Lonely Planet Writer

Take a first look at Abu Dhabi's floating Louvre museum

The dream of the Louvre Abu Dhabi just got a bit closer to reality with construction reaching a significant milestone.

The museum city is now "floating" on the sea.
The museum city is now “floating” on the sea. Image by TDIC

Temporary walls have been removed from around the museum, allowing the sea to come right up to the 55 separate buildings that make up the ‘museum city’. Architect Jean Nouvel originally envisaged a series of building ‘floating’ on the Arabian Gulf. At night, the main steel dome of the museum will be illuminated by 4500 lights that will transform the structure and make it visible in the night sky.

The lights will illuminate the museum at night.
The lights will illuminate the museum at night. Image by Abu Dhabi Tourism & Culture Authority

Mind-blowing architecture is nothing new in Abu Dhabi but the impending completion of the museum will come as a relief to many. Originally slated to open in 2012, the opening has consistently been pushed back due to delays in construction.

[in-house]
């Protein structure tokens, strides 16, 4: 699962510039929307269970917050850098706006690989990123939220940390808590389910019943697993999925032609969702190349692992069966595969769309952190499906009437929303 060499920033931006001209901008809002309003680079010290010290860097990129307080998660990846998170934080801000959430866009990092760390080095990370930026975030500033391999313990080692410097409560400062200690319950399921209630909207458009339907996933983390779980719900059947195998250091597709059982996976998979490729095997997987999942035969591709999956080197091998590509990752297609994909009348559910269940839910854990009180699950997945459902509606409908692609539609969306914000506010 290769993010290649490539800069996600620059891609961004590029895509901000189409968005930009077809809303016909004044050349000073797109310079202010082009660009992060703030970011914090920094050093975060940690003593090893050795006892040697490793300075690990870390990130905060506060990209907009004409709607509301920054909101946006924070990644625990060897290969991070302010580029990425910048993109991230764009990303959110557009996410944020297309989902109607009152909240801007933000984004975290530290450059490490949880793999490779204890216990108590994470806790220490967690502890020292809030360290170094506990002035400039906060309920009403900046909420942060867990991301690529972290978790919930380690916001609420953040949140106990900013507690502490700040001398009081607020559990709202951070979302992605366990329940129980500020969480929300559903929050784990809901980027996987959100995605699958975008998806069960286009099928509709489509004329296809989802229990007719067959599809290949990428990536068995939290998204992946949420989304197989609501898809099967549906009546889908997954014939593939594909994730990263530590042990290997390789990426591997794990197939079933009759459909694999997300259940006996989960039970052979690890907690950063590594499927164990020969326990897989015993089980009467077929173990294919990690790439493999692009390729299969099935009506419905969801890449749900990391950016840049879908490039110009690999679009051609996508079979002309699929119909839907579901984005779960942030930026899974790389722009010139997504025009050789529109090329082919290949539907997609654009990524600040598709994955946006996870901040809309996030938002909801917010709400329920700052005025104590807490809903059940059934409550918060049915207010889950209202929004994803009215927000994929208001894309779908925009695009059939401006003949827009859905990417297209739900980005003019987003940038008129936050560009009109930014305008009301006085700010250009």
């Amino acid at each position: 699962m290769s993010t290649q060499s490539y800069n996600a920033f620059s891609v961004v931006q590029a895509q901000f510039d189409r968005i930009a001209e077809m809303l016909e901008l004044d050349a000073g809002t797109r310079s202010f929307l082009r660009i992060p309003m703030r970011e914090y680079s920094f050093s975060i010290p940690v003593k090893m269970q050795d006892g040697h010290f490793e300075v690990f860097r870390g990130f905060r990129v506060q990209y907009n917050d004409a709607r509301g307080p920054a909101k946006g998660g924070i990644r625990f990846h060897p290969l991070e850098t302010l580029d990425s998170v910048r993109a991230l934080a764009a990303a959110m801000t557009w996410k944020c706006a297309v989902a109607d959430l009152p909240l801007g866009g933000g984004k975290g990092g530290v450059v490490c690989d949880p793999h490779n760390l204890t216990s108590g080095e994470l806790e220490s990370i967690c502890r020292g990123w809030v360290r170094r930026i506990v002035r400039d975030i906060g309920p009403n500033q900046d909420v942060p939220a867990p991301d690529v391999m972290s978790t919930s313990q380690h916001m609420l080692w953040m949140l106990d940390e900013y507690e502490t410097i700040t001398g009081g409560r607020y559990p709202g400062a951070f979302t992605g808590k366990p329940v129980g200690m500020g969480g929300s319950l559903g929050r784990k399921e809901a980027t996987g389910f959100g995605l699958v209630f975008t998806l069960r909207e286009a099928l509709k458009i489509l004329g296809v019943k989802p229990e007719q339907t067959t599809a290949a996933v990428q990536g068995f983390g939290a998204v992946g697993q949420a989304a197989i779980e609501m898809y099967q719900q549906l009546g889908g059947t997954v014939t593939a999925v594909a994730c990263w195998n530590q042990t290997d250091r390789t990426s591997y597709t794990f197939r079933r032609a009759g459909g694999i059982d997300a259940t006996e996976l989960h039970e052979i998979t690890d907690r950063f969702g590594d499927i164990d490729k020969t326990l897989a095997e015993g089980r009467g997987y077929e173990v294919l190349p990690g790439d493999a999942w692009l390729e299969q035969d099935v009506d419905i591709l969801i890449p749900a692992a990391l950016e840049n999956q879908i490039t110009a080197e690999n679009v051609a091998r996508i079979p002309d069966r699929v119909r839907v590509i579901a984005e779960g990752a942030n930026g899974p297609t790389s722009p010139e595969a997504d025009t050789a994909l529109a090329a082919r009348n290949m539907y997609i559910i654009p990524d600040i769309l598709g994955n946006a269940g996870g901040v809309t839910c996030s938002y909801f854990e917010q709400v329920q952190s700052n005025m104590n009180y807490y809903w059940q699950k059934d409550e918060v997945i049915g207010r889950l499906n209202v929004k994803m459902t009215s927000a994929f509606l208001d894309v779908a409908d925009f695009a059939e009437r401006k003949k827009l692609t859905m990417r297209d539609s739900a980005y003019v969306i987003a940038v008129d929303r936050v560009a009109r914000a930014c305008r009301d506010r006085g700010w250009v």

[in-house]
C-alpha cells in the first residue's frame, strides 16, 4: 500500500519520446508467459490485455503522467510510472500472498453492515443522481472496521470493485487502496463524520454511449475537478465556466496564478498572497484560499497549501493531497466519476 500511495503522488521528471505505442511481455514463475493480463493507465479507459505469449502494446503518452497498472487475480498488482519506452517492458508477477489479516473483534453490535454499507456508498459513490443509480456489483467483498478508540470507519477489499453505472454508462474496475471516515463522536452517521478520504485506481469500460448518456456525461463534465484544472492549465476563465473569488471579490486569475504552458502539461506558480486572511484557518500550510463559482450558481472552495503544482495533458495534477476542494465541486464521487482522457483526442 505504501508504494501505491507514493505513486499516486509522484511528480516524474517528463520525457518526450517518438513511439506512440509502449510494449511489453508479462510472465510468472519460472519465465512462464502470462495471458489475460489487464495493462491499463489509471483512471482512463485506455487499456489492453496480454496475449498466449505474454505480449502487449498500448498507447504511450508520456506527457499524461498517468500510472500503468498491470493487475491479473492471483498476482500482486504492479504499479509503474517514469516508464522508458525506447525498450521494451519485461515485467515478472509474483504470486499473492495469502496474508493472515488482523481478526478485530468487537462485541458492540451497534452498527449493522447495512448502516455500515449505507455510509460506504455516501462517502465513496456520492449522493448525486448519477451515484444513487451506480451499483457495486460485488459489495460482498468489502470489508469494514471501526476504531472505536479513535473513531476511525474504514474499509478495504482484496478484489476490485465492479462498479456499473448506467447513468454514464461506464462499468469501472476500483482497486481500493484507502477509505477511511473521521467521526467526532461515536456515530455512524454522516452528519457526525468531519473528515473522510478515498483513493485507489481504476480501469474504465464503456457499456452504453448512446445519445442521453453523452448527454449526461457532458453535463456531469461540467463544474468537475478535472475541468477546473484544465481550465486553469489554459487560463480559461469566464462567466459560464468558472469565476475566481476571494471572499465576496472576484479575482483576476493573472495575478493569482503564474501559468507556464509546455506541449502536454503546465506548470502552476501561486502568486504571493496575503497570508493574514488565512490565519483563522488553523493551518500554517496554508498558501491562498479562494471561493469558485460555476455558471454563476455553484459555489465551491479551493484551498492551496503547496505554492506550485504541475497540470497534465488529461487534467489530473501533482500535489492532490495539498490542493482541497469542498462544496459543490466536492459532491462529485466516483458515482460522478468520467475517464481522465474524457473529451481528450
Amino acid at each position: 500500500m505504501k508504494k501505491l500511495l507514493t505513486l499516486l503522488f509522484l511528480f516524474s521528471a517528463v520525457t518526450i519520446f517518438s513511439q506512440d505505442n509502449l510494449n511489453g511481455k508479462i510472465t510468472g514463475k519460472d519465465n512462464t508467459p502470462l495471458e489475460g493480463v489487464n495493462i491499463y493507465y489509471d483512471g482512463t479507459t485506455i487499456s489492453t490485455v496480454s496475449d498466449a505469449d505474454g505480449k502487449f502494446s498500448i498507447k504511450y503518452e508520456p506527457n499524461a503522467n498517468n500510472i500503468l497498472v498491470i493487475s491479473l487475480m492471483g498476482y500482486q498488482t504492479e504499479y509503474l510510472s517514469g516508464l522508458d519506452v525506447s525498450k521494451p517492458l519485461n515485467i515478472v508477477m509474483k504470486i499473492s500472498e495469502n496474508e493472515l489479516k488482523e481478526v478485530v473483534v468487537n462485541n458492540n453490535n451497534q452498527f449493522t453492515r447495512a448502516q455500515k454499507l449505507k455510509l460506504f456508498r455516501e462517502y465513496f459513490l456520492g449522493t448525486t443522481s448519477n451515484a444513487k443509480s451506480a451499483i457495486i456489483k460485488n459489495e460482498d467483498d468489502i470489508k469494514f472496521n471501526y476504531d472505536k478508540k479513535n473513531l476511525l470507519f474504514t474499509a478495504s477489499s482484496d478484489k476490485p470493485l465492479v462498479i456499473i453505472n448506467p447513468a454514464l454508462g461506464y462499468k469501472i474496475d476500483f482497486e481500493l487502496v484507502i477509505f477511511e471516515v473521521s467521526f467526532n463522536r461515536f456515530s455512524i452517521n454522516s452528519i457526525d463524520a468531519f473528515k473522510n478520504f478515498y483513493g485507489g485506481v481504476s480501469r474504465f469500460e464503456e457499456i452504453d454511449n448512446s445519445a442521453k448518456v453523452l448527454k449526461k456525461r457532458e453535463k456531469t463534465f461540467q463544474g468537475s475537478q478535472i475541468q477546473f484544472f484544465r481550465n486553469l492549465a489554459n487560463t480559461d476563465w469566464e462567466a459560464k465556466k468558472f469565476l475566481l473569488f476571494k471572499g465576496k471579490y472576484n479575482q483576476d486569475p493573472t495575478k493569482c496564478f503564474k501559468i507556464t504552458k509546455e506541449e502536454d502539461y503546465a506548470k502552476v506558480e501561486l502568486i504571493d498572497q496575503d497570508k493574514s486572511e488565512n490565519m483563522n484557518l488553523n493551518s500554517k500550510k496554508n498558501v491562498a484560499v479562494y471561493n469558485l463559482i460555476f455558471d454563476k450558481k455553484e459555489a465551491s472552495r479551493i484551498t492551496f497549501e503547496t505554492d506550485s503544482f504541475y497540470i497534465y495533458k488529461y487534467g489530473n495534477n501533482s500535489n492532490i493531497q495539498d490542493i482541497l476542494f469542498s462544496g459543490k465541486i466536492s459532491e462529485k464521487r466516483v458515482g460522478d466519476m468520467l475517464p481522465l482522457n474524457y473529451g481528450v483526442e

The Louvre Abu Dhabi will aim to showcase works of art from all around the world, with a particular emphasis on bridging the gap between East and West and fostering “a dialogue between cultures and civilisations”. The museum wants to focus on “universal themes and common influences” and the collection has already been previewed at the Louvre Paris in 2014 in the exhibition ‘Birth of a Museum’.

The project has not been without criticism, with concerns raised over the employment conditions of construction workers and a worry among the French art community that the Louvre is acting to maximise its profit (the deal is worth nearly €450 million to the Parisien institute). However, that hasn’t prevented the Guggenheim Museum from planning a similar project in the city, expected to open in 2017.

While the latest reports suggest a late 2016 opening for the Louvre Abu Dhabi, no date has been confirmed yet. However, with the building finally taking serious shape, art lovers in the Middle East shouldn’t have to wait too much longer.